Full pension contributions must be paid during ordinary maternity leave as though the employee were working normally, and should be continued during additional maternity leave up until the point when maternity pay ends.

Working during leave – the law allows an employee up to 10 ‘keeping-in-touch’ days during her maternity leave without affecting her entitlement to statutory maternity pay.  This contact can be useful for both the employer and employee and can be used for team meetings or away days, conferences or training sessions, or may just be helpful to the employee in getting up to speed with any developments in the workplace prior to her return to work.

Redundancies can arise during maternity leave and employees are entitled to enhanced protection in these circumstances.  If a redundancy situation arises and it is not practicable for the employee to remain in her role, she will be entitled to be offered a suitable alternative vacancy (including with any associated employer) to start immediately after her existing contract ends.  In effect, this gives an employee on maternity leave priority over other employees also at risk of redundancy.

‘My employee is due back from maternity leave shortly – I know she is entitled to go back to her old job – what else do I need to think about?’

We find that many problems around pregnancy and maternity occur when an employee returns to work.  Often, returning employees find that their role has diminished, or that colleagues have taken over the more interesting aspects of the role (and are reluctant to relinquish them!). Alternatively, managers may make assumptions about the returning employee’s commitment to their job.  Such issues can potentially give rise to discrimination and/or constructive unfair dismissal claims.

However, employees returning from maternity leave are usually keen to ensure that they are still valued within the business, and may be reluctant to raise concerns about any changes to their role, preferring to just ‘get on with it’.  So it is a good idea to be proactive in exploring with the employee whether their return has gone as expected.  Employees returning from maternity leave have been through a significant life change and probably have additional responsibilities at home.  Employers should, where possible, support returning employees by taking a flexible approach and offering family-friendly policies in order to retain an experienced and committed workforce.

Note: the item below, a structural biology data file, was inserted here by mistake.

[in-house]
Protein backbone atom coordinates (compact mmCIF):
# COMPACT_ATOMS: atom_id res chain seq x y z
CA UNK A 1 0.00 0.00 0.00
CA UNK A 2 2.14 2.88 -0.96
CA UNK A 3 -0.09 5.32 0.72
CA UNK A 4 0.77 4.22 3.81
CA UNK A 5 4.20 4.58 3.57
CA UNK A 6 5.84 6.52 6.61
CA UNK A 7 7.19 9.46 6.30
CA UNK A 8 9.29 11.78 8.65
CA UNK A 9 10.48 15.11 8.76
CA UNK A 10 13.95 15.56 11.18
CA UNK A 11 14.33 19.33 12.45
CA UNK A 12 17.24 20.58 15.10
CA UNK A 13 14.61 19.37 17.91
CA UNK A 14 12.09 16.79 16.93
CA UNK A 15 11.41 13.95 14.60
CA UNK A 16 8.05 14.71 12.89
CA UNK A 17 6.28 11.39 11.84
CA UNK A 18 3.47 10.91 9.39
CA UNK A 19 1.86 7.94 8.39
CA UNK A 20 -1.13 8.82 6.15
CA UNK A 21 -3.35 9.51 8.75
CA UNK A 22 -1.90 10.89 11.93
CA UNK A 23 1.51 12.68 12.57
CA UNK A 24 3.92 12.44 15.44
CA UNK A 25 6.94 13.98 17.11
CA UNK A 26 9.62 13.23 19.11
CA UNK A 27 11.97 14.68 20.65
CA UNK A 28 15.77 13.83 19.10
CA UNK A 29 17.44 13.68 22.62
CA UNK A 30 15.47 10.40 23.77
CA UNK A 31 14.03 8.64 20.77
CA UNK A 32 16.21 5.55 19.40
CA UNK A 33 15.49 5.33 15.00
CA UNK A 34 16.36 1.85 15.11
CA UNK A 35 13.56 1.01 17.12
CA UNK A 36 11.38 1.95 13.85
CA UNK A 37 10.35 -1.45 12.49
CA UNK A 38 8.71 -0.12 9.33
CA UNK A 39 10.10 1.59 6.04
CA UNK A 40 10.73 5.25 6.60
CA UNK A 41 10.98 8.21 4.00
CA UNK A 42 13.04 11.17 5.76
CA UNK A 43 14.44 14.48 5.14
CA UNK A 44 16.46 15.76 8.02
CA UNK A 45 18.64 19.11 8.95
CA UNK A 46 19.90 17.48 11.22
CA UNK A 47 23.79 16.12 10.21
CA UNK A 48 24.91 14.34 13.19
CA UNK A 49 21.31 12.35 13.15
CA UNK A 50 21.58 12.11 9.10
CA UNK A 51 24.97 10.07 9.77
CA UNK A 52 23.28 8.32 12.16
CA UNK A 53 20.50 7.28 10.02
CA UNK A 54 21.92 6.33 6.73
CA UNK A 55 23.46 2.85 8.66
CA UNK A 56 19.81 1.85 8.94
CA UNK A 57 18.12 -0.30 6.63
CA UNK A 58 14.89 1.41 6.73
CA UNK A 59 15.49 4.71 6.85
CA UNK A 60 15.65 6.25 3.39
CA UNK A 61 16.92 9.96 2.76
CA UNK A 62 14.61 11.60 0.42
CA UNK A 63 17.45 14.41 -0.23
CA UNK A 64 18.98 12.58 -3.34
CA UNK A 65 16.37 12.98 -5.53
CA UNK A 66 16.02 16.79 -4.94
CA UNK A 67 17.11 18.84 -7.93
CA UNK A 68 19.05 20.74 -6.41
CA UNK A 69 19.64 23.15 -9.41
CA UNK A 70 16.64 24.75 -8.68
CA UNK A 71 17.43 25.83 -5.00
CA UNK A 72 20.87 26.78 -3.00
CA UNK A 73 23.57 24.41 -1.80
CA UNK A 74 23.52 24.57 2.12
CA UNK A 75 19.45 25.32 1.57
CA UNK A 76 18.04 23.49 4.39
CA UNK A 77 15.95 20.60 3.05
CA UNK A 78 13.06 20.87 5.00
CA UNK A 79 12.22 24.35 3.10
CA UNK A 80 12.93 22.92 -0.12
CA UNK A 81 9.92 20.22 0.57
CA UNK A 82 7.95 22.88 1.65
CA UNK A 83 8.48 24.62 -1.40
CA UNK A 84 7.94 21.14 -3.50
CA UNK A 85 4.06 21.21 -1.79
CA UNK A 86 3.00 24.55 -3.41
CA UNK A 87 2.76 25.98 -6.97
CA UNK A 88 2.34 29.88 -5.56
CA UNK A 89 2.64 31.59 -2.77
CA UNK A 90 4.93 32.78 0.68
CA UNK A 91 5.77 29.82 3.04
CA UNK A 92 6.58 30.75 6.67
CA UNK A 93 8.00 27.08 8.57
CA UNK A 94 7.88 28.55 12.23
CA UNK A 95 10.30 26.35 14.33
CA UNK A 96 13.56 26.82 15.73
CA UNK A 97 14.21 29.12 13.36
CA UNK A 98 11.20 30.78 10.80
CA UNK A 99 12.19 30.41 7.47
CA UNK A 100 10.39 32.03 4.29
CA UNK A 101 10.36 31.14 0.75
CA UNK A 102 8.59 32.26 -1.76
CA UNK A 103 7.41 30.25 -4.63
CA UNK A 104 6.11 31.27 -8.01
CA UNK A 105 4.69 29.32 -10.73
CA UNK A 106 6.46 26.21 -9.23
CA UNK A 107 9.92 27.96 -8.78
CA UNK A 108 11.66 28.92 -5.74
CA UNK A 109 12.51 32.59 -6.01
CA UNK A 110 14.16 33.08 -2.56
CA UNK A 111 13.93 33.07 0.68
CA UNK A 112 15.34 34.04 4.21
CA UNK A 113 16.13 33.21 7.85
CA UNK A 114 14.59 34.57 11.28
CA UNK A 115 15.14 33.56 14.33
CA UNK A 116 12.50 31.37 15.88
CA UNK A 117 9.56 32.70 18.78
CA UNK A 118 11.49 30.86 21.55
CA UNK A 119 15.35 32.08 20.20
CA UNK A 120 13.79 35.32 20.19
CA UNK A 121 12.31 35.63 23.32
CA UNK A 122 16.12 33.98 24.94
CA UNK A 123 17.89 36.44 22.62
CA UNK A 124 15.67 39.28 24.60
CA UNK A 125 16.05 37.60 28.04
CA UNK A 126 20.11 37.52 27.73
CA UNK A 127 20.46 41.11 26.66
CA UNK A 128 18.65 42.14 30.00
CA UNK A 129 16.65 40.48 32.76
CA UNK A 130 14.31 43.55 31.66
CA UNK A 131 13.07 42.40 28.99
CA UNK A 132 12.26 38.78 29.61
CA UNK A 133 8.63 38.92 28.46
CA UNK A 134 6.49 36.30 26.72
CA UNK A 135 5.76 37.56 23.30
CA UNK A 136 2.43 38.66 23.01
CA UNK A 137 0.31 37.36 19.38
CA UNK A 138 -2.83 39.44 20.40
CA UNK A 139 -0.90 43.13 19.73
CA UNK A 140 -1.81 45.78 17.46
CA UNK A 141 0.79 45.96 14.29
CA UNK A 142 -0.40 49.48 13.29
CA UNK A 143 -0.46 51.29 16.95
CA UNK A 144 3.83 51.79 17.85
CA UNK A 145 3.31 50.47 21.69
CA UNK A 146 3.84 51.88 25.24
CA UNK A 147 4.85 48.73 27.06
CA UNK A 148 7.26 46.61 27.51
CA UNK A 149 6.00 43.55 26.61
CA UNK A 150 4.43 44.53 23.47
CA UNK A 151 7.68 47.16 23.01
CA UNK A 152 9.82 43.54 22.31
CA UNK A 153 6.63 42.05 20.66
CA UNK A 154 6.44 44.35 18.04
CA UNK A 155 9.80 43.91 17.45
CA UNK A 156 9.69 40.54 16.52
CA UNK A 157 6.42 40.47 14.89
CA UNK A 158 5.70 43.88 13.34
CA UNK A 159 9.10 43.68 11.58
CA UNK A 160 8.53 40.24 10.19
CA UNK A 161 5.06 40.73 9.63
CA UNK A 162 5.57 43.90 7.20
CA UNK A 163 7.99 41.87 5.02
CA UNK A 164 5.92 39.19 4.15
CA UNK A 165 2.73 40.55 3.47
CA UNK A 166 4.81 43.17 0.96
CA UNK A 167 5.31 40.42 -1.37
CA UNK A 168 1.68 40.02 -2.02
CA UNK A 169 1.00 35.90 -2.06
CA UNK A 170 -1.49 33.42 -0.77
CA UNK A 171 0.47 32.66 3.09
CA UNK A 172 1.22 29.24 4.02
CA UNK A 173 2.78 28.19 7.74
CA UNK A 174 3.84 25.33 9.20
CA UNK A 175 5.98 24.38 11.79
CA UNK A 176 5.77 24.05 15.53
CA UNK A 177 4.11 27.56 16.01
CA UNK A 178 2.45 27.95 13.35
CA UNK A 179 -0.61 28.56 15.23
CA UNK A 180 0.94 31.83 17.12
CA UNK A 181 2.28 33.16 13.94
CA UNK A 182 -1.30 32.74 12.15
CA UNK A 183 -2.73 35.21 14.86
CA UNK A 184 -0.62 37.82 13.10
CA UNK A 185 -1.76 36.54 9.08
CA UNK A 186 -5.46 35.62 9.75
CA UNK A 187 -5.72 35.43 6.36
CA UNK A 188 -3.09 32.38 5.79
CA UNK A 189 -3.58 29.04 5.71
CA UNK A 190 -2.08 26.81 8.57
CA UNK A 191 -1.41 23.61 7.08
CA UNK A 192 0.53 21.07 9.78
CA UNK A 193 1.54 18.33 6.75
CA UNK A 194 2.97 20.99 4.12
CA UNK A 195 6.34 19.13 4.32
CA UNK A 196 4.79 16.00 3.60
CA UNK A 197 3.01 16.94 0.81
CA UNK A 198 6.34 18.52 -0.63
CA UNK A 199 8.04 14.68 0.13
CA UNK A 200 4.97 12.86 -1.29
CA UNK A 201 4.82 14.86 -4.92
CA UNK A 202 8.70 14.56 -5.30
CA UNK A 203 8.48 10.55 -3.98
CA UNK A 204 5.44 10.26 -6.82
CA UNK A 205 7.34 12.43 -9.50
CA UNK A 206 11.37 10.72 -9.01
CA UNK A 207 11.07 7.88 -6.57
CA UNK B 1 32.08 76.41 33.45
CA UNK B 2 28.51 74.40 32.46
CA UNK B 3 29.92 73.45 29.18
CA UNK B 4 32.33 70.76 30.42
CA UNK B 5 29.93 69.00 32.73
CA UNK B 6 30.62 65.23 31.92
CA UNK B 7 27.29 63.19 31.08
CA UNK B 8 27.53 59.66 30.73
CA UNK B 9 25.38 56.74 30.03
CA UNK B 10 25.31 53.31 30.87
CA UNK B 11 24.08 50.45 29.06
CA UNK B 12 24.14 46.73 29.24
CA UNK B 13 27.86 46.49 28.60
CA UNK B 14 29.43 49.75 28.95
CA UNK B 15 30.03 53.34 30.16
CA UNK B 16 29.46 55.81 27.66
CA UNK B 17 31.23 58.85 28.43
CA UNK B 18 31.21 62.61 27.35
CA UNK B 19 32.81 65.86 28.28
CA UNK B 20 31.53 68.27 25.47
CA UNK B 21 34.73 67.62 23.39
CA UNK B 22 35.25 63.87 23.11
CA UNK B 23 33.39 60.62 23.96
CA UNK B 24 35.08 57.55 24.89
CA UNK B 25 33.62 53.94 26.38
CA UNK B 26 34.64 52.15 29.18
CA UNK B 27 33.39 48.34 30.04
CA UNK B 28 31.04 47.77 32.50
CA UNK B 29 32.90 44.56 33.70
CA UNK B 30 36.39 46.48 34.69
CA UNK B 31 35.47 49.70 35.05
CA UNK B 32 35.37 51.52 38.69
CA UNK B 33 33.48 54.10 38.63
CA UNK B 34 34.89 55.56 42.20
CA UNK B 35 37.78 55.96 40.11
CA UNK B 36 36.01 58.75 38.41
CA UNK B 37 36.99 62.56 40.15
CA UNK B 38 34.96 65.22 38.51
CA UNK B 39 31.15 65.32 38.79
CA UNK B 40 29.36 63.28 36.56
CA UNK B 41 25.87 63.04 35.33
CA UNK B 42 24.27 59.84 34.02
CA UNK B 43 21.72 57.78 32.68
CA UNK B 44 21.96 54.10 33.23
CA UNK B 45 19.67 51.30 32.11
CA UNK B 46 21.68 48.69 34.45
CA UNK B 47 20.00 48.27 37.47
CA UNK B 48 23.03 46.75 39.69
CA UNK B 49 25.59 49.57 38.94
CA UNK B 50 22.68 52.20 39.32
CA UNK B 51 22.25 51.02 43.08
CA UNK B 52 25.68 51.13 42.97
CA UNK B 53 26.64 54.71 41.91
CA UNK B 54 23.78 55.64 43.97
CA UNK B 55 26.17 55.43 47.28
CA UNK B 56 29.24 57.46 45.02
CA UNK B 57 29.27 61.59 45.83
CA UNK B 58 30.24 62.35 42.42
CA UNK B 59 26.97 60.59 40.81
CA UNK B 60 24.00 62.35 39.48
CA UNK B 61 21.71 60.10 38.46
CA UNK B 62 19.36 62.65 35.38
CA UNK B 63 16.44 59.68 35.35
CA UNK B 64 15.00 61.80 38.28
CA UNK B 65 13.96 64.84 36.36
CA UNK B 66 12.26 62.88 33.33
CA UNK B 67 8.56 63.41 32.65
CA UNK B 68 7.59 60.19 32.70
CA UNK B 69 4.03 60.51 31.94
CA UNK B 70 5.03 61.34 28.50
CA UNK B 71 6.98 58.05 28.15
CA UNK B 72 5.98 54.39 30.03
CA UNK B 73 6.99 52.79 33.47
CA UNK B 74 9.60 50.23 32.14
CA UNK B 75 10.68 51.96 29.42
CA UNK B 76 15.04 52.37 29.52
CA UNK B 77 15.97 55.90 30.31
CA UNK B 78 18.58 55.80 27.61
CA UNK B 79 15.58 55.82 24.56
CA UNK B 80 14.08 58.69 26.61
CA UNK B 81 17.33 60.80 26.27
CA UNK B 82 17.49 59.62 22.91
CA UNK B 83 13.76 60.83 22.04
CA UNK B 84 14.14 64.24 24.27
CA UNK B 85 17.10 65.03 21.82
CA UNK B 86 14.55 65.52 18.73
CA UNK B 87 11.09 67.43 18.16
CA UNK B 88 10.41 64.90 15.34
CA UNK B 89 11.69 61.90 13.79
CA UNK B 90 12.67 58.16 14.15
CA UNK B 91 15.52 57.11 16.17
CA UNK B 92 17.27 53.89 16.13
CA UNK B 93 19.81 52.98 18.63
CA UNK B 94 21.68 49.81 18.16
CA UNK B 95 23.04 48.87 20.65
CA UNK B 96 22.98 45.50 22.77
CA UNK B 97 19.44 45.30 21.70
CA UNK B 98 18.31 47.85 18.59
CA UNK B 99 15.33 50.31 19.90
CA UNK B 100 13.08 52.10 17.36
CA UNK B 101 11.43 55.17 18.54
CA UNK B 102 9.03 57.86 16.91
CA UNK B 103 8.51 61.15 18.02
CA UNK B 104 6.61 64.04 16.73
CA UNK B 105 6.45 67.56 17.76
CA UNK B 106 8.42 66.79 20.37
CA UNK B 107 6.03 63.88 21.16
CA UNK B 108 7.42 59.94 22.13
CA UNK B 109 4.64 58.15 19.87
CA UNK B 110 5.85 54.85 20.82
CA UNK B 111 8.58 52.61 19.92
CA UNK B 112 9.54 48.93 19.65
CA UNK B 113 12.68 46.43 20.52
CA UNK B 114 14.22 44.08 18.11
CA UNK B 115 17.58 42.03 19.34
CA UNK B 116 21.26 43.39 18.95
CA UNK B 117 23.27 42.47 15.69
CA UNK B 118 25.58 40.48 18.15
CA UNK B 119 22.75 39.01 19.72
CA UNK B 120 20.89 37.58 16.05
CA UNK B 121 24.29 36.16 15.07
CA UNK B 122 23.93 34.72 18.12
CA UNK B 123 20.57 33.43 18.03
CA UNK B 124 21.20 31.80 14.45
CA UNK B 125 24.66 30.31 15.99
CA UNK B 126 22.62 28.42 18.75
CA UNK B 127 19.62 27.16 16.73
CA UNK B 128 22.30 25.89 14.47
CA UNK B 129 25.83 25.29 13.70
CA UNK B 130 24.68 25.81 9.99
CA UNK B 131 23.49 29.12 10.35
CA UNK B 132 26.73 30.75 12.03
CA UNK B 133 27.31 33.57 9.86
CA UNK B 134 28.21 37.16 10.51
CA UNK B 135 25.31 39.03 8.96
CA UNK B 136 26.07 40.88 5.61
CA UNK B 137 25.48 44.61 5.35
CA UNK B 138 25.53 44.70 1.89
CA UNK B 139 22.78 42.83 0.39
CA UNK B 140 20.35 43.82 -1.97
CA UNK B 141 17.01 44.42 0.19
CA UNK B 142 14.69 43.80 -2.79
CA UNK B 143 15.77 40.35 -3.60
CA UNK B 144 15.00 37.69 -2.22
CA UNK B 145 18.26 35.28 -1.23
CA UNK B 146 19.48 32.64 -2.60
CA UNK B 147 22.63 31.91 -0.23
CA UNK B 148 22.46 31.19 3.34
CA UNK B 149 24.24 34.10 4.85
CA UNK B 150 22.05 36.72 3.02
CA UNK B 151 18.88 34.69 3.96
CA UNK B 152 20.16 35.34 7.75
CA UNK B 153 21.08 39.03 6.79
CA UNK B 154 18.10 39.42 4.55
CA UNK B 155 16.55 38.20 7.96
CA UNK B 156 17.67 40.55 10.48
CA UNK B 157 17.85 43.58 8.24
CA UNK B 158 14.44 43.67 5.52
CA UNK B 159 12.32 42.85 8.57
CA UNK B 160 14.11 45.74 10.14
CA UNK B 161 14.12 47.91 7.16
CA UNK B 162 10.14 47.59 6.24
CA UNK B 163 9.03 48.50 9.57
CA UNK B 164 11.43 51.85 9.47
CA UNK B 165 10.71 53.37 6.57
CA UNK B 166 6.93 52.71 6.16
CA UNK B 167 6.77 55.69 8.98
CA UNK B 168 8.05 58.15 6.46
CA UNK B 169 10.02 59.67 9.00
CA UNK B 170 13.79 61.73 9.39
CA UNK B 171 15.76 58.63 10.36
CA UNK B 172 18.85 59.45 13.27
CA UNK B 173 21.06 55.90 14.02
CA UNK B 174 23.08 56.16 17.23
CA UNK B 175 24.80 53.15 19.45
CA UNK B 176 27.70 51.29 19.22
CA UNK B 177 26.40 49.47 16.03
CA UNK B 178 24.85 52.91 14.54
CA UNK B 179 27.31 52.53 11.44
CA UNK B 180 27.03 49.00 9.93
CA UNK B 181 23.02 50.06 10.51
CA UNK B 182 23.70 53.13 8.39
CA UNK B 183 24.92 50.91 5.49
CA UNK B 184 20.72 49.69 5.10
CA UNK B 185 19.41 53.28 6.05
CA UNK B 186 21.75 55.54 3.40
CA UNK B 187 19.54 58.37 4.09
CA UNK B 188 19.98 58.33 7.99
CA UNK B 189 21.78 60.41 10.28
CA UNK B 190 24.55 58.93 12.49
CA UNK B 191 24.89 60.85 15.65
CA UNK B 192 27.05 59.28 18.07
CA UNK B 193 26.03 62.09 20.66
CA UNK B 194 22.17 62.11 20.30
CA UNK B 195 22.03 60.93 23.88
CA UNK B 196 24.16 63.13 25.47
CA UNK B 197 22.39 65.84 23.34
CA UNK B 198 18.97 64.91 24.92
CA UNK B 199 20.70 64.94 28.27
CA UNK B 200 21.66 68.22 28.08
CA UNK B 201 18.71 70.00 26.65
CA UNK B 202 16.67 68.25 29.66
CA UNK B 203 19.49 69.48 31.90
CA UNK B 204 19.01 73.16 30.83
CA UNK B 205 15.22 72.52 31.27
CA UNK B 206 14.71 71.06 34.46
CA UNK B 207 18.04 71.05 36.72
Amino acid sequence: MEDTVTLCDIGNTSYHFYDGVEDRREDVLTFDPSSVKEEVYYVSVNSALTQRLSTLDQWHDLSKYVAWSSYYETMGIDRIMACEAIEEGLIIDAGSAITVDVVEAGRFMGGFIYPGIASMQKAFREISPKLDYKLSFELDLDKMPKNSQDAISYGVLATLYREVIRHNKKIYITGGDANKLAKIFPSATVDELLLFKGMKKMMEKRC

Tips to help ensure a smooth return:-

Let the employee know about any changes to her working arrangements or duties which have occurred during her maternity leave (including minor adjustments).  If there are significant changes, consultation and agreement with the employee may be required.

Consider whether the employee requires any training or updates before she returns, for example, because of regulatory changes or changes to company systems or processes.

Check with the employee about whether she needs facilities for breastfeeding or expressing milk on her return.

Explain any family-friendly employer benefits, such as creche facilities or childcare vouchers.

Bear in mind that the employee may wish to return to a different working pattern and be clear about the process for making a flexible working request and the likely timescales for considering such a request.

If the employee is not taking all of her maternity leave entitlement, check whether she is considering sharing any part of her parental leave with her partner and make appropriate arrangements.

Pregnant women, women on maternity leave and women returning to work after maternity leave are all protected under UK discrimination law.  Employers who not only comply with the law, but who also embrace the spirit of pregnancy and maternity protection, are more likely to have employees who are motivated to return to work after maternity leave, and this has positive benefits for employers, employees, and the economy generally. The EHRC has launched a nationwide campaign, ‘Working Forward’ aimed at making workplaces the best they can be for pregnant women and new parents.

The campaign is backed by some of the UK’s leading businesses and industry bodies, and businesses joining the campaign have access to EHRC resources and materials on pregnancy, maternity and paternity.  The Working Forward Pledge for participating employers can be found here.